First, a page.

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With foliage dull, tourism withers


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With foliage dull, tourism withers


By Michael Levenson, Globe Correspondent | October 15, 2005




This is supposed to be peak season for minivans loaded with luggage and children, eyes ogling the ochres, puces, and purples flaming across the mountainsides of Sunapee and Kearsarge, in short, the time for northern New England to turn the crisp fall weather into cold, hard cash from leaf-peeping tourists.


Instead, museums, country inns, and foliage guides are anxiously biding their time, their main draw, the leaves, still disappointingly green in many spots and in others absent altogether, washed from the trees by more than a week of relentless rain and whipping wind.


The gray skies and green mountains are taking their toll economically, officials say, by robbing the region of weekend visitors who typically drive up from Massachusetts and other points south and spend a night or two before returning home. Pumpkin festivals, sprawling mountain resorts, and crafts fairs are all reporting fewer visitors.


''Walking through gardens in the driving rain is not many people's idea of spending an ideal weekend," said Alison Breach, education director at the Fells, a historic estate and garden in Newbury, N.H, where the roughly 100 visitors last weekend were just a third of the typical Columbus Day.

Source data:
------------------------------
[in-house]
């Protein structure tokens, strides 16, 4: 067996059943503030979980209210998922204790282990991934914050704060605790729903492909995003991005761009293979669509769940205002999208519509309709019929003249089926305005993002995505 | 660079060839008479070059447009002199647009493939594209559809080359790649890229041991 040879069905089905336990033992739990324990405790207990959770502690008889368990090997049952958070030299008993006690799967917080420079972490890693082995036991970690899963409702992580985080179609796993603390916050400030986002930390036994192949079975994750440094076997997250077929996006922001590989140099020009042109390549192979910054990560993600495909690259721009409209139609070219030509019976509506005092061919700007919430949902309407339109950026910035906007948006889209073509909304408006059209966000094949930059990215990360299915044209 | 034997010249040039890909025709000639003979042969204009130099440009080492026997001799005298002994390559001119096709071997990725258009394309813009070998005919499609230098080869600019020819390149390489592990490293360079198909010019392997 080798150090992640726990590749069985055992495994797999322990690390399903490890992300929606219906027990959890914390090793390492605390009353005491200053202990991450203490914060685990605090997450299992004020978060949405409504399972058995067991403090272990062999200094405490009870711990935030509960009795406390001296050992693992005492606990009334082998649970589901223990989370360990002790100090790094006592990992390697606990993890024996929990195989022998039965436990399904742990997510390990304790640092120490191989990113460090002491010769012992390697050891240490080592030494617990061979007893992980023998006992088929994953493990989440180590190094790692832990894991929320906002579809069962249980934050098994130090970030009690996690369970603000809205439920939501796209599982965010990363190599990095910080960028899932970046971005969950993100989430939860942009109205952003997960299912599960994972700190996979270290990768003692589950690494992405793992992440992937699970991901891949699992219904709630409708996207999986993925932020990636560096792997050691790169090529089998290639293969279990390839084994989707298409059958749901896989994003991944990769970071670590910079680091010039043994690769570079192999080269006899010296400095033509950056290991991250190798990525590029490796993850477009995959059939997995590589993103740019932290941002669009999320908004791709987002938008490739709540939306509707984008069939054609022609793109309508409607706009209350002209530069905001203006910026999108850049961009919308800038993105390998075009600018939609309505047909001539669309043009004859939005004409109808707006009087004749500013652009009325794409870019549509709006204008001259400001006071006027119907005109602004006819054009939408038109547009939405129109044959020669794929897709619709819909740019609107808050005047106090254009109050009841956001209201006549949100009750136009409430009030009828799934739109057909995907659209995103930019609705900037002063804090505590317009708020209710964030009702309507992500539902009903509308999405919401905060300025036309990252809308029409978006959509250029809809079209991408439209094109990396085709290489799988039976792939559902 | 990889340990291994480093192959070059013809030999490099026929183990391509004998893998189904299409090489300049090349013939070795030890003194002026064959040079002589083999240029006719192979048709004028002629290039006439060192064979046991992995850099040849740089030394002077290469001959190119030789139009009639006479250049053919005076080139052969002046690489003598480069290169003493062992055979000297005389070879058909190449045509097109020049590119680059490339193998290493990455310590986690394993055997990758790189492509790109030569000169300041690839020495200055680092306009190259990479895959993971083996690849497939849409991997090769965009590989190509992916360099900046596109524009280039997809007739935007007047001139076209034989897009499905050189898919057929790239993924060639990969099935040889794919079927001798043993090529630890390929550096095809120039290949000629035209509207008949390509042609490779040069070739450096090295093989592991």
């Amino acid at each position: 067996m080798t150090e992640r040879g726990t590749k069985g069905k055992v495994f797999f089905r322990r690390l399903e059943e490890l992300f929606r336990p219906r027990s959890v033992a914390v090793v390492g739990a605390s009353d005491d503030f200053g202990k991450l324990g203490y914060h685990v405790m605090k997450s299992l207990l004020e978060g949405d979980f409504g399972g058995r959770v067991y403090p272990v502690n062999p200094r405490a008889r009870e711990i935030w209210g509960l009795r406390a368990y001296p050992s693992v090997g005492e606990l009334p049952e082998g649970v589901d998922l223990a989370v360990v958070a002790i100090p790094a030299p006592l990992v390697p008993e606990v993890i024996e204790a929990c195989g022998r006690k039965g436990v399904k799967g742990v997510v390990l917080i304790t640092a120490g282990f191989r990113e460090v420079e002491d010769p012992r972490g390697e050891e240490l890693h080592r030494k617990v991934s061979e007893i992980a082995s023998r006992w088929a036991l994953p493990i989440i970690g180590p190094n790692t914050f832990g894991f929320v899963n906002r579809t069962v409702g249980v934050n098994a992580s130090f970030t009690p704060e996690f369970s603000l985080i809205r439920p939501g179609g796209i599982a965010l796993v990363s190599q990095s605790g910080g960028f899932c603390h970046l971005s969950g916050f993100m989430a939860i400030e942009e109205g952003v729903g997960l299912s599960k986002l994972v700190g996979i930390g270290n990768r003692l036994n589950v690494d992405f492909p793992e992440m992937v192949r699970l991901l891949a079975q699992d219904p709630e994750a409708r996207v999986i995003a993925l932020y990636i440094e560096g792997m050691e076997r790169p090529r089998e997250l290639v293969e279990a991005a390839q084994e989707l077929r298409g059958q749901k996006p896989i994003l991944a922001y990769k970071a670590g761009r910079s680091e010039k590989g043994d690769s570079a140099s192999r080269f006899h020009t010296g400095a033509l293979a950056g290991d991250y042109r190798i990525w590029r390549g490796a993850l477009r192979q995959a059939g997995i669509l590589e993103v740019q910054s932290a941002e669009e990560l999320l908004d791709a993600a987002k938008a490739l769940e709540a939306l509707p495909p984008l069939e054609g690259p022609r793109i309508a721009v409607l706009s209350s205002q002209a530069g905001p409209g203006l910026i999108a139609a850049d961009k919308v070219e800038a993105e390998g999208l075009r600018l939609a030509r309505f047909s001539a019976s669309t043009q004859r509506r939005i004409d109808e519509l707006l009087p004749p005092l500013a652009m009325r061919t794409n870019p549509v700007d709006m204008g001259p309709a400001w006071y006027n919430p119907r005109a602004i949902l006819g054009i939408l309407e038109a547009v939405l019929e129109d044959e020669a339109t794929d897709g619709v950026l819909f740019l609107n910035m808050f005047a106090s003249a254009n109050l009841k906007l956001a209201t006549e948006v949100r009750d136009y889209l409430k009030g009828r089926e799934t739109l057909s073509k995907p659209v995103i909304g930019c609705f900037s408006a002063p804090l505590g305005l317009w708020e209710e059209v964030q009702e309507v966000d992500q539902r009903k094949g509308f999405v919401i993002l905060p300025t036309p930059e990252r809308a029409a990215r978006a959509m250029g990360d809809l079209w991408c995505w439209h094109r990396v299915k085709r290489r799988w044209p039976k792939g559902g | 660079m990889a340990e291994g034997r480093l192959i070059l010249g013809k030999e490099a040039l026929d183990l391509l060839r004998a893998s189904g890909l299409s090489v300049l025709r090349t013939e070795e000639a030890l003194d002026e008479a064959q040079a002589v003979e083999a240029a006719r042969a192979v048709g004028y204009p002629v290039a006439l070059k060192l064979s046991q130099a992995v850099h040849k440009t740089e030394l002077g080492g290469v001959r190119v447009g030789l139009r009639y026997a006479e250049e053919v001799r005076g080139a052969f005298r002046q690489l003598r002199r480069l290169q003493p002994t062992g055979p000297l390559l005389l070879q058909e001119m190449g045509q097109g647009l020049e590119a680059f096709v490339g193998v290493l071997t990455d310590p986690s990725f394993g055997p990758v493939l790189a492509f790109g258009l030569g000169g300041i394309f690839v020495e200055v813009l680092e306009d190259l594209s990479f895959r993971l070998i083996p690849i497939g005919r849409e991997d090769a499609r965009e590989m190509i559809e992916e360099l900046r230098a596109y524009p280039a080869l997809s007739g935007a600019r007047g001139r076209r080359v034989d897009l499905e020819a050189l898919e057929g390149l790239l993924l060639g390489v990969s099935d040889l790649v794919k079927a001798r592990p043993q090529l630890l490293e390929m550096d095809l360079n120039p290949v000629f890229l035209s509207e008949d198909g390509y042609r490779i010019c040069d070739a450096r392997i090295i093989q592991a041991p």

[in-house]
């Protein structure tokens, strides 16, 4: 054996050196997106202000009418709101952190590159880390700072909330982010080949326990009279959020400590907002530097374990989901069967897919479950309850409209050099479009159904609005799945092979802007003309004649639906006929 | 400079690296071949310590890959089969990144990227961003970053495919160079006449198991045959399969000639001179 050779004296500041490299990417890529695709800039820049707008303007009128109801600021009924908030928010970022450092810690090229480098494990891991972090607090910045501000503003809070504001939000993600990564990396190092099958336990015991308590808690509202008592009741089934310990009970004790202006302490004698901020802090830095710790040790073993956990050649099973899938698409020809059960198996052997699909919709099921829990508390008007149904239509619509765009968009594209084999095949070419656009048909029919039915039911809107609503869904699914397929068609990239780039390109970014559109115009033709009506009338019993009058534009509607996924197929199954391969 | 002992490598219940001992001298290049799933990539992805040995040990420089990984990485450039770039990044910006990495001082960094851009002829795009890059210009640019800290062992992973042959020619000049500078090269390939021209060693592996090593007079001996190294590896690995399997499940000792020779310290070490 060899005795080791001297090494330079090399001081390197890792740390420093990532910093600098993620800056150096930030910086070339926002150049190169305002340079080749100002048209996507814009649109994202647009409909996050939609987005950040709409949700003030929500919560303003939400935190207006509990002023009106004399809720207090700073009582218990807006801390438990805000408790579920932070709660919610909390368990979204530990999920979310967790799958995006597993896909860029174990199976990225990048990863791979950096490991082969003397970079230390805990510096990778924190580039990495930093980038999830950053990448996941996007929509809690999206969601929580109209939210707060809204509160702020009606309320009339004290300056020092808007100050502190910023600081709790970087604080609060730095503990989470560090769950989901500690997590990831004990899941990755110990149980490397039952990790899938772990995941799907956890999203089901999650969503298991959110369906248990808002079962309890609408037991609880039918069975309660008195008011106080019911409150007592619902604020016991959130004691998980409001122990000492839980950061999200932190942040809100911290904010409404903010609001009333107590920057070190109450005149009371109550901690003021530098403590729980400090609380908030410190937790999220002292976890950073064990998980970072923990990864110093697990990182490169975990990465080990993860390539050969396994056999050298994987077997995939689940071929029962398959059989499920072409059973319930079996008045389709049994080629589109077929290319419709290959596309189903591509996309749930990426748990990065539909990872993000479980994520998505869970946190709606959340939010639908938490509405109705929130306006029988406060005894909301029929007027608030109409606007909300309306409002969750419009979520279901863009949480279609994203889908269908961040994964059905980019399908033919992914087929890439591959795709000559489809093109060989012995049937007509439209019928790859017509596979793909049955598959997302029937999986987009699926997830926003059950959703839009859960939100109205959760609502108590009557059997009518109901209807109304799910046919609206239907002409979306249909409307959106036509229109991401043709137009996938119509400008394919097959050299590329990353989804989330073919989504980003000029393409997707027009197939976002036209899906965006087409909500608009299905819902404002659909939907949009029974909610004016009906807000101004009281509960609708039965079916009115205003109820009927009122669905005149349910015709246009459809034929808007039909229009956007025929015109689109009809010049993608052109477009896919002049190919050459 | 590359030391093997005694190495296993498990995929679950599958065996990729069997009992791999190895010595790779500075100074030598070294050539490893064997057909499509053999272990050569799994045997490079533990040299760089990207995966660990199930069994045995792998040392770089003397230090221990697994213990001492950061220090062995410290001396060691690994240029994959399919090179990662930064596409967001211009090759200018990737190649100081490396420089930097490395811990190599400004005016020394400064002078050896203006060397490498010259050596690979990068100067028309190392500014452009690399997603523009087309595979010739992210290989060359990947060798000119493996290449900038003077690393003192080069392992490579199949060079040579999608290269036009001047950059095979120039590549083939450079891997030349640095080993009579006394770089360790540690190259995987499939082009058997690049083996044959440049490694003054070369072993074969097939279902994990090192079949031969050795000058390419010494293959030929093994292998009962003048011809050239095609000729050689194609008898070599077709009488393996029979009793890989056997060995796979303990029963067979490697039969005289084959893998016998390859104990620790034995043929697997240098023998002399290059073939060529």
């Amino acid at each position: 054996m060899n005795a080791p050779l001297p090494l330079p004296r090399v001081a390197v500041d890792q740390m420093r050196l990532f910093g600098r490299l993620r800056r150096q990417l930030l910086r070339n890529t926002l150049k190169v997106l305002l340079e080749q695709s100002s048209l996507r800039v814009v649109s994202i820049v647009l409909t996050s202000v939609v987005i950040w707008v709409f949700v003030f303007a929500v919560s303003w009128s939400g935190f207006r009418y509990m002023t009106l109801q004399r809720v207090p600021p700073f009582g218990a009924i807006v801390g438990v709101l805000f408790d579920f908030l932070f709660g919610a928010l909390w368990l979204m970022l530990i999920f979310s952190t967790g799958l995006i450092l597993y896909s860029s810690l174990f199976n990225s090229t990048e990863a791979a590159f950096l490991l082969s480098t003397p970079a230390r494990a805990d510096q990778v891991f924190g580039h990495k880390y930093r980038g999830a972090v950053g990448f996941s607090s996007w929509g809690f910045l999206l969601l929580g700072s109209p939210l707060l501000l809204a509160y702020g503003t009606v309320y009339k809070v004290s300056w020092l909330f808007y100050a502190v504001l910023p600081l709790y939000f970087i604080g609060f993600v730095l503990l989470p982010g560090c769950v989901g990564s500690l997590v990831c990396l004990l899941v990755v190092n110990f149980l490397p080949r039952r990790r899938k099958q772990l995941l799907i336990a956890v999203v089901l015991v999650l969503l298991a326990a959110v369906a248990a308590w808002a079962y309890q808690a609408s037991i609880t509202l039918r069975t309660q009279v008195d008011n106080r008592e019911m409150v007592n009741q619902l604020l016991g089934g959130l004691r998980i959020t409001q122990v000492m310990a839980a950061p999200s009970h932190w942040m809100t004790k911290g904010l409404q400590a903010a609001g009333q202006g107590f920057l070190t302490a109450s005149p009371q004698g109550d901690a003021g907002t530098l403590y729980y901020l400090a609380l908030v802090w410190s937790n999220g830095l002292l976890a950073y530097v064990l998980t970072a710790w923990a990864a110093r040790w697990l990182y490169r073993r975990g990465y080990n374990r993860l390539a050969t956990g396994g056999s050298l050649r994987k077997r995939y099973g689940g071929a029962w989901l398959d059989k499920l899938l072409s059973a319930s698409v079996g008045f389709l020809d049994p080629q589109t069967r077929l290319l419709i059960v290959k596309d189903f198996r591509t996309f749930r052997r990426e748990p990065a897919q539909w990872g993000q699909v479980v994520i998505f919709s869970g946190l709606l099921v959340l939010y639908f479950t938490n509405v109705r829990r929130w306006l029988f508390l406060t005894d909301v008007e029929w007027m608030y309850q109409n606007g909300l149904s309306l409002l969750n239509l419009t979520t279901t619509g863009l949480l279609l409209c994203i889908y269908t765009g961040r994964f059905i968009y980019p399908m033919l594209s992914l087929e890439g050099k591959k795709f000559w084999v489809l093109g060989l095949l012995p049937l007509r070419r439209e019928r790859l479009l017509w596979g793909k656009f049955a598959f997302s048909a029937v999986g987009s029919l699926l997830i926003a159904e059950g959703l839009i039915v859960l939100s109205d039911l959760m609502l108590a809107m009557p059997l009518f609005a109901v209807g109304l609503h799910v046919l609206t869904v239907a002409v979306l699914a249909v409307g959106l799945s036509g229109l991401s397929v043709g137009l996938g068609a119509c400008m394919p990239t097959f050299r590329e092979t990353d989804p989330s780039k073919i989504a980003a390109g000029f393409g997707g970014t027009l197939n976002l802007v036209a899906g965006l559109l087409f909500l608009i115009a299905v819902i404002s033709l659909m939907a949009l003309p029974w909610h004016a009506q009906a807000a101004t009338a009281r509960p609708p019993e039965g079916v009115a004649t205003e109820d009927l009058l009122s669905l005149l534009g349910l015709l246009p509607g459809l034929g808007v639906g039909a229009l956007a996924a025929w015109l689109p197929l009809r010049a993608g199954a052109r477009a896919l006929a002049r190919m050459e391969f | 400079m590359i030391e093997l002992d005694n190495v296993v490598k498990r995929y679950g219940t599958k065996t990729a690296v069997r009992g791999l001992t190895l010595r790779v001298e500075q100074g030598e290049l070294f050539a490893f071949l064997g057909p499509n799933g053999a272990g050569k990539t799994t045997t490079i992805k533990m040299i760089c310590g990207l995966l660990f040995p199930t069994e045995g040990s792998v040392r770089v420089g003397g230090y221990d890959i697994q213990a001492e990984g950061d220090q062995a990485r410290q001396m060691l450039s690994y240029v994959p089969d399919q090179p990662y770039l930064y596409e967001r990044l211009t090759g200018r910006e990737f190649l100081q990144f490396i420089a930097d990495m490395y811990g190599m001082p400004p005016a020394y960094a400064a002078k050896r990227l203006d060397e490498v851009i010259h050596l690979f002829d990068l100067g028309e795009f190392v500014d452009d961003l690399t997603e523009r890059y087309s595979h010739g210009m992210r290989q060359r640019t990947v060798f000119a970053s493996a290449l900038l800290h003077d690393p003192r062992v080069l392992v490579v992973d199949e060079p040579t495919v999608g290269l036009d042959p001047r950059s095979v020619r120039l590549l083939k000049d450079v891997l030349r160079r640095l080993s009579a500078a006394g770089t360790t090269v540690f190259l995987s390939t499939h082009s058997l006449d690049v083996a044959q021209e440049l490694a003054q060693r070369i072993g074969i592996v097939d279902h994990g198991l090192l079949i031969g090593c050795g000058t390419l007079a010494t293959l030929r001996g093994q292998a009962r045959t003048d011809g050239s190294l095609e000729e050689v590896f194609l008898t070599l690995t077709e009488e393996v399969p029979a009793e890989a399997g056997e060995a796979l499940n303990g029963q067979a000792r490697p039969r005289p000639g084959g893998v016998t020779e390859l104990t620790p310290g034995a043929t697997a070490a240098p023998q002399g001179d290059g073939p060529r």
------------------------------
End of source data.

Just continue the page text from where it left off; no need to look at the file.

Though it boasts a trickling brook, Japanese water lily pool, and hillside rock garden, the Fells slashed prices on items in its gift shop in an attempt to lure visitors. Breach blames the leaves for the drop in tourism.



''I have been disappointed by the foliage, to be quite honest," Breach said. ''With the rain this weekend, it just kind of drove the leaves that are turning right off the trees. The Fells is always beautiful, but I'd like to see the flaming reds and the sunsets in the forests, as it were. I've missed that."


With more flood watches and warnings for this weekend, the outlook isn't any brighter.


New Hampshire businesses had hoped to make $1.04 billion this fall, an increase of 3 percent, from some 7.7 million tourists, officials said yesterday. Those figures may already be out of reach: During Columbus Day weekend, when 550,000 tourists normally flock to the state and spend $92 million, toll revenues at Interstate 95 and Interstate 93 were down 8 percent, officials said.


Some small towns, where many businesses rely on tourism, have been particularly hard hit. In Warner, N.H., a town of about 2,900 just west of Concord, the Warner Fall Foliage Festival usually raises $25,000 for the town library, the volunteer Fire Department, and the local Parent Teacher Association by drawing visitors to a road race, pie-eating contest, and crafts and book sale, said the festival's chairman, Ray Martin.